Scientists Pinpoint a Protein Critical to the Function of the Ebola Virus, Offering Hope of Novel Drugs to Stop It
Monday, December 04, 2000
PHILADELPHIA Scientists at the University of Pennsylvania School of Veterinary Medicine have identified a sequence of just four amino acids in a key viral protein that may be critical to the spread of the Ebola virus. Their findings, reported in the Dec. 5 issue of the Proceedings of the National Academy of Sciences, offer the promise of future treatments for Ebola outbreaks that now prove fatal for up to 90 percent of victims.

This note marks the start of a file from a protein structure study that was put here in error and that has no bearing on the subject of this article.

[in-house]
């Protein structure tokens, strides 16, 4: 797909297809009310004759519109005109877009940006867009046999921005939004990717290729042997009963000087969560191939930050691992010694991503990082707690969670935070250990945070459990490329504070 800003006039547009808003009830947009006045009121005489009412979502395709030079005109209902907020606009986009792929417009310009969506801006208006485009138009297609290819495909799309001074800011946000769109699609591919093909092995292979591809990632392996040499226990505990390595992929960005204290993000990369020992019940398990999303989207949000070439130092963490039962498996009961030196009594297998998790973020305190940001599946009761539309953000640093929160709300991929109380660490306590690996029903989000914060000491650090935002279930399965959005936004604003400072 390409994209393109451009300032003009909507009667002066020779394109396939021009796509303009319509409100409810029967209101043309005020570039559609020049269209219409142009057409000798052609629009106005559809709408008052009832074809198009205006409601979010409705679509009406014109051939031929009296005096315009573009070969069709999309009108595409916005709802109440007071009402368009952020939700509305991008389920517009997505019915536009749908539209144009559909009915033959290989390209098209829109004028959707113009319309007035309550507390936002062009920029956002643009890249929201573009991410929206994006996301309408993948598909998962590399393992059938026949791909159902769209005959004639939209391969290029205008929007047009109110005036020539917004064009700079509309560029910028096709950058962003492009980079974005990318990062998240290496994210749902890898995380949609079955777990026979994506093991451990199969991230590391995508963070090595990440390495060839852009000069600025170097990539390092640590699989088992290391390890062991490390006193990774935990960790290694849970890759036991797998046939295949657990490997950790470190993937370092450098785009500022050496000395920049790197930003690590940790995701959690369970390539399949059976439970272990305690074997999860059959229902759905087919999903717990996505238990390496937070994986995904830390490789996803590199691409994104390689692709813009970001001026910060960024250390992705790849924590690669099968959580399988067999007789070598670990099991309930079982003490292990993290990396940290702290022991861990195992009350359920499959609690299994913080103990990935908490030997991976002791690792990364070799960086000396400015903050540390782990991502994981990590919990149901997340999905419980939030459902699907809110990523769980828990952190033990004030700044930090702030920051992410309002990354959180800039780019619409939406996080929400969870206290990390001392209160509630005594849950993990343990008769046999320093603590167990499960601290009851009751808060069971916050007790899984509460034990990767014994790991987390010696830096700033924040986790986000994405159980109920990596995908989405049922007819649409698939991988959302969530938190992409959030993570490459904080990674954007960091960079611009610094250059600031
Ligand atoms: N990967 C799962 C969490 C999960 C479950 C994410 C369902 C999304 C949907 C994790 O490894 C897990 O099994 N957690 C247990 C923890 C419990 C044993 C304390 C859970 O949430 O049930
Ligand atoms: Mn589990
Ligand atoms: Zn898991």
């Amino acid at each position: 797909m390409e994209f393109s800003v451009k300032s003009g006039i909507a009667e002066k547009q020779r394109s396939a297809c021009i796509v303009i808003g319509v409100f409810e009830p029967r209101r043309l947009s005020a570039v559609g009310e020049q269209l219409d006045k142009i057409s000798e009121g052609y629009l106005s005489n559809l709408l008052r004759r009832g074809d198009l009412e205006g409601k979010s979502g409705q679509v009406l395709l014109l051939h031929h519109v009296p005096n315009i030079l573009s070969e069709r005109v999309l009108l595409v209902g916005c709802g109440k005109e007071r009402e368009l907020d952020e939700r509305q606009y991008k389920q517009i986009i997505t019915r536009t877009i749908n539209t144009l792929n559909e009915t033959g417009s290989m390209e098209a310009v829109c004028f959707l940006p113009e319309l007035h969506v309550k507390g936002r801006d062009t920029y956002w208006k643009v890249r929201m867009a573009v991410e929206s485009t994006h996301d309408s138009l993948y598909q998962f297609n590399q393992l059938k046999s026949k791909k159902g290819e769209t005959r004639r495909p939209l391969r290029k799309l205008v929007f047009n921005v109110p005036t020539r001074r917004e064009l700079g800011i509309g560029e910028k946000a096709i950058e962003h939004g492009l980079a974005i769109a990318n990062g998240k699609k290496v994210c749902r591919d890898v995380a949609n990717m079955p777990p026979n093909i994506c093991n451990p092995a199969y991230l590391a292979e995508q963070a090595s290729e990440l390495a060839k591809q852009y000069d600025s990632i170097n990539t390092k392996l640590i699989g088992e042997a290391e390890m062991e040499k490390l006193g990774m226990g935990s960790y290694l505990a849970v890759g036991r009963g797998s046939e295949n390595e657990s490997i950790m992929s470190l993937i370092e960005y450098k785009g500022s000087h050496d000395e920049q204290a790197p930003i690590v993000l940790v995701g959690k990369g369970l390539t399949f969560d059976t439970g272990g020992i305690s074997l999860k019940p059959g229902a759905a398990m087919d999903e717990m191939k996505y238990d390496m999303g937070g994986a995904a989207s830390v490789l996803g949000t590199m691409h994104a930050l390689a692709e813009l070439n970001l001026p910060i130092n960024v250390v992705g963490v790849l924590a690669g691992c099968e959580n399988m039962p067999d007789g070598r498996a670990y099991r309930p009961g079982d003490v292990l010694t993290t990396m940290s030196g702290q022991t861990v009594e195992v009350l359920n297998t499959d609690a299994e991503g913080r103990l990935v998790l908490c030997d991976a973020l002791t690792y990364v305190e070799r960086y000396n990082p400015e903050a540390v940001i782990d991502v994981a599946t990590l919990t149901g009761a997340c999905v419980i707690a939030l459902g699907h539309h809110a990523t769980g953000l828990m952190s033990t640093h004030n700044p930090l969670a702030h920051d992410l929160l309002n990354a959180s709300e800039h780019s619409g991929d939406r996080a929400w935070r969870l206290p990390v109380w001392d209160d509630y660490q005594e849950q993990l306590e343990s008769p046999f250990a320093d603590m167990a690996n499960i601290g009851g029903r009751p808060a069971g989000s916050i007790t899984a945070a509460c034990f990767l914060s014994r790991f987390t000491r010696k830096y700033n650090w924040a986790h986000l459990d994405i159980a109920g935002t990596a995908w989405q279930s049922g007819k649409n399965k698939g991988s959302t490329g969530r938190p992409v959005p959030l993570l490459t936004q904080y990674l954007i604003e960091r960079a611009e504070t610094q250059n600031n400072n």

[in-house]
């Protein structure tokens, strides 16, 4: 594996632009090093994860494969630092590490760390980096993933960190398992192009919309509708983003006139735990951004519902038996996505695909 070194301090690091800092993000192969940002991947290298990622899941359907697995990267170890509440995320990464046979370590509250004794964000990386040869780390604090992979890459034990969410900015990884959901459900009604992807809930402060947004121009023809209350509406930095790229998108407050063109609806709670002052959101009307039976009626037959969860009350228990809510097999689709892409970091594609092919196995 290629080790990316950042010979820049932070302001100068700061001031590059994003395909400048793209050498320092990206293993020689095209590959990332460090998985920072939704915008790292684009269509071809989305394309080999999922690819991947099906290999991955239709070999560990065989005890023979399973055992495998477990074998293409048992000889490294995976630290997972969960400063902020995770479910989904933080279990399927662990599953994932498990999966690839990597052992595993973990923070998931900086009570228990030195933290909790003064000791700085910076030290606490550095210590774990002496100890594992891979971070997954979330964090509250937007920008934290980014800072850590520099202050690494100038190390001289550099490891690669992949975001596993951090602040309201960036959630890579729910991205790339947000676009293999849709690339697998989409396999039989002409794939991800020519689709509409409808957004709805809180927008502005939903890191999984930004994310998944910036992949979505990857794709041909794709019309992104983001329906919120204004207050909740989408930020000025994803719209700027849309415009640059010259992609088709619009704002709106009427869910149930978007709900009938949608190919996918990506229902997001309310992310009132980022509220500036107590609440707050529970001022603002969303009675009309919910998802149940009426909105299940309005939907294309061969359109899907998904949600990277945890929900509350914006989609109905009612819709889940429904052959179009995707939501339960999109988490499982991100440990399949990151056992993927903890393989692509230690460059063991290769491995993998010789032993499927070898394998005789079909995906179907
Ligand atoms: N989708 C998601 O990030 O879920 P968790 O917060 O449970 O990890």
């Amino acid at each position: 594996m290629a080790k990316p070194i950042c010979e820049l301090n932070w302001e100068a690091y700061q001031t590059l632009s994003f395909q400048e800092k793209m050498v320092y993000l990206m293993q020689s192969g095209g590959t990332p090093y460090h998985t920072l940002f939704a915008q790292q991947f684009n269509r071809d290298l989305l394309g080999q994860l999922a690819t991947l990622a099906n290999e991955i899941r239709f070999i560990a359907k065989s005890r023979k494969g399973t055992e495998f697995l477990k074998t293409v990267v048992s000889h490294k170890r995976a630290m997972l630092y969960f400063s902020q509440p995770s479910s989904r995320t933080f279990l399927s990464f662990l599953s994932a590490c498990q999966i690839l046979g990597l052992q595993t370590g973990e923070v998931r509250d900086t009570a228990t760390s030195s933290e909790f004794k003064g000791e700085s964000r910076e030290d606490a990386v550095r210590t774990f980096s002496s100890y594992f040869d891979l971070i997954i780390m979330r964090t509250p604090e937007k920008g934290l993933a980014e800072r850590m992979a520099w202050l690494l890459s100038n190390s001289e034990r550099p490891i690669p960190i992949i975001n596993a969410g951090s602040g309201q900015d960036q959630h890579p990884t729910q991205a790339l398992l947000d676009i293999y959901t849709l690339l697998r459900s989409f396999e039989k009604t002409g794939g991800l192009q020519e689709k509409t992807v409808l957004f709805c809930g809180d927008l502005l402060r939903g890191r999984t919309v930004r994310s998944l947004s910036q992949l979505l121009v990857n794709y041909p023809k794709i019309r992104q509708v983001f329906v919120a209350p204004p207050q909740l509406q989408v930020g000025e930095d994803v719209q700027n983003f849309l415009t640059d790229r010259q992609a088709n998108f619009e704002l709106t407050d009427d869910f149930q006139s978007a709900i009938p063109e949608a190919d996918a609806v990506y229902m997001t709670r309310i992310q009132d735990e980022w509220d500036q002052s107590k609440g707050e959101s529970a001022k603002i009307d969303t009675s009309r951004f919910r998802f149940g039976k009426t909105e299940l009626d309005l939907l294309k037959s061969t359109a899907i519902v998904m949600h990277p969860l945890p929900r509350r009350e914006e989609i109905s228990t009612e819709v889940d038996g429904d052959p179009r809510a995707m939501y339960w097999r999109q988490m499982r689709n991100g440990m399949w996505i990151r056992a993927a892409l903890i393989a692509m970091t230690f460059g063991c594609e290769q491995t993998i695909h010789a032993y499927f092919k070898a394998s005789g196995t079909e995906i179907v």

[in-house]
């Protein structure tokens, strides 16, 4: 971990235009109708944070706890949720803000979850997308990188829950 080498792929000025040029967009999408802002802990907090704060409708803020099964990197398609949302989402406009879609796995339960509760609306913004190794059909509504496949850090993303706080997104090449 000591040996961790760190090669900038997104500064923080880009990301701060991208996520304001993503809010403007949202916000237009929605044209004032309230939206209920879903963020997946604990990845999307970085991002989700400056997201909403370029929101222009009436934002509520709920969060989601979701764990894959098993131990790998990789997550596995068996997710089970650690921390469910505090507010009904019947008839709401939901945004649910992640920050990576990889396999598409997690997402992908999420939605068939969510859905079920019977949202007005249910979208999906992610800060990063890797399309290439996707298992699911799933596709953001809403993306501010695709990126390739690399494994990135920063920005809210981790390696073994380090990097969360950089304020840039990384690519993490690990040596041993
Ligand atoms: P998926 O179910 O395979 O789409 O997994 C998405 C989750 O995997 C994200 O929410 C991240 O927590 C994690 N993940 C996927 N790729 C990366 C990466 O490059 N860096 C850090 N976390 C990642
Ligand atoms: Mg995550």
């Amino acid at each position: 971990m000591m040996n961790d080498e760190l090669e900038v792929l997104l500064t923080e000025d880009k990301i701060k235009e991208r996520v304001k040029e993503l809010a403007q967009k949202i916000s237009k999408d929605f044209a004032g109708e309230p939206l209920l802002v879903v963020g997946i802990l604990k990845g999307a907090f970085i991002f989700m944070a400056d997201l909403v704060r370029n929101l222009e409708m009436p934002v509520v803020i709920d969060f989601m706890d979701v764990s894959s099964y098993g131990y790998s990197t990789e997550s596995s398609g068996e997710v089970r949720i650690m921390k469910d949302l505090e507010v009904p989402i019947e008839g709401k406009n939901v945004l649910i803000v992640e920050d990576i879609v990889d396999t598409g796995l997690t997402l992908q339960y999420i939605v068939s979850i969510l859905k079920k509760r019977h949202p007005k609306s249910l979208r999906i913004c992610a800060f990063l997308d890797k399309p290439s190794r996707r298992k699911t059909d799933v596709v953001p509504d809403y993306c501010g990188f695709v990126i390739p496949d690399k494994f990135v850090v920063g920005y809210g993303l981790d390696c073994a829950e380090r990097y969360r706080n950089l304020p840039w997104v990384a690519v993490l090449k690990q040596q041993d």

Penn's School of Veterinary Medicine is one of the world's premier veterinary schools. Founded in 1884, the School was built on the concept of Many Species, One Medicine. The birthplace of veterinary specialties, the School serves a distinctly diverse array of animal patients, from pets to horses to farm animals at our two campuses. In Philadelphia, on Penn's campus, are the Matthew J. Ryan Veterinary Hospital for companion animals, as well as classrooms, laboratories and the School's administrative offices. The large-animal facility, New Bolton Center, in Kennett Square, Pa., encompasses hospital facilities for the care of horses and food animals as well as diagnostic laboratories serving the agriculture industry. The School has successfully integrated scholarship and scientific discovery with all aspects of veterinary medical education.
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